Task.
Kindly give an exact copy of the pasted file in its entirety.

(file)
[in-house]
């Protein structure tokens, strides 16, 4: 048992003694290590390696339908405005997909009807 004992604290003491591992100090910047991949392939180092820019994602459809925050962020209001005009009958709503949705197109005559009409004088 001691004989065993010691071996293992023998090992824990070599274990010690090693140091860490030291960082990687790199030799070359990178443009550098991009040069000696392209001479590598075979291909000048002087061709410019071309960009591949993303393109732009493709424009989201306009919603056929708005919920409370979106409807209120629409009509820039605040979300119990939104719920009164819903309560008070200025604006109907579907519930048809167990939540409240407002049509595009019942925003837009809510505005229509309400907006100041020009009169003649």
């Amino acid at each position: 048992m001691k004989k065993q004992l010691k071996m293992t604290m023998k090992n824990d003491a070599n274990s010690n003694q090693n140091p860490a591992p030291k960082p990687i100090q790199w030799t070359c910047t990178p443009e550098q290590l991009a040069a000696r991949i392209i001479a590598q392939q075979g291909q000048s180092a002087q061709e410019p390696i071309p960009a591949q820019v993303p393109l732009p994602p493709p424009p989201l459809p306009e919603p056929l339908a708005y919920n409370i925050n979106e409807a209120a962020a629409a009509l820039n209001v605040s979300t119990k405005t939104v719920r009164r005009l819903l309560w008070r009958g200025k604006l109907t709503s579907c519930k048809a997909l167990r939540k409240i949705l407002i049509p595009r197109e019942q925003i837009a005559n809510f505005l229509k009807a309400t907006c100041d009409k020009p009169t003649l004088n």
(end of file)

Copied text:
[in-house]
């Protein structure tokens, strides 16, 4: 048992003694290590390696339908405005997909009807 004992604290003491591992100090910047991949392939180092820019994602459809925050962020209001005009009958709503949705197109005559009409004088 001691004989065993010691071996293992023998090992824990070599274990010690090693140091860490030291960082990687790199030799070359990178443009550098991009040069000696392209001479590598075979291909000048002087061709410019071309960009591949993303393109732009493709424009989201306009919603056929708005919920409370979106409807209120629409009509820039605040979300119990939104719920009164819903309560008070200025604006109907579907519930048809167990939540409240407002049509595009019942925003837009809510505005229509309400907006100041020009009169003649």
């Amino acid at each position: 048992m001691k004989k065993q004992l010691k071996m293992t604290m023998k090992n824990d003491a070599n274990s010690n003694q090693n140091p860490a591992p030291k960082p990687i100090q790199w030799t070359c910047t990178p443009e550098q290590l991009a040069a000696r991949i392209i001479a590598q392939q075979g291909q000048s180092a002087q061709e410019p390696i071309p960009a591949q820019v993303p393109l732009p994602p493709p424009p989201l459809p306009e919603p056929l339908a708005y919920n409370i925050n979106e409807a209120a962020a629409a009509l820039n209001v605040s979300t119990k405005t939104v719920r009164r005009l819903l309560w008070r009958g200025k604006l109907t709503s579907c519930k048809a997909l167990r939540k409240i949705l407002i049509p595009r197109e019942q925003i837009a005559n809510f505005l229509k009807a309400t907006c100041d009409k020009p009169t003649l004088n």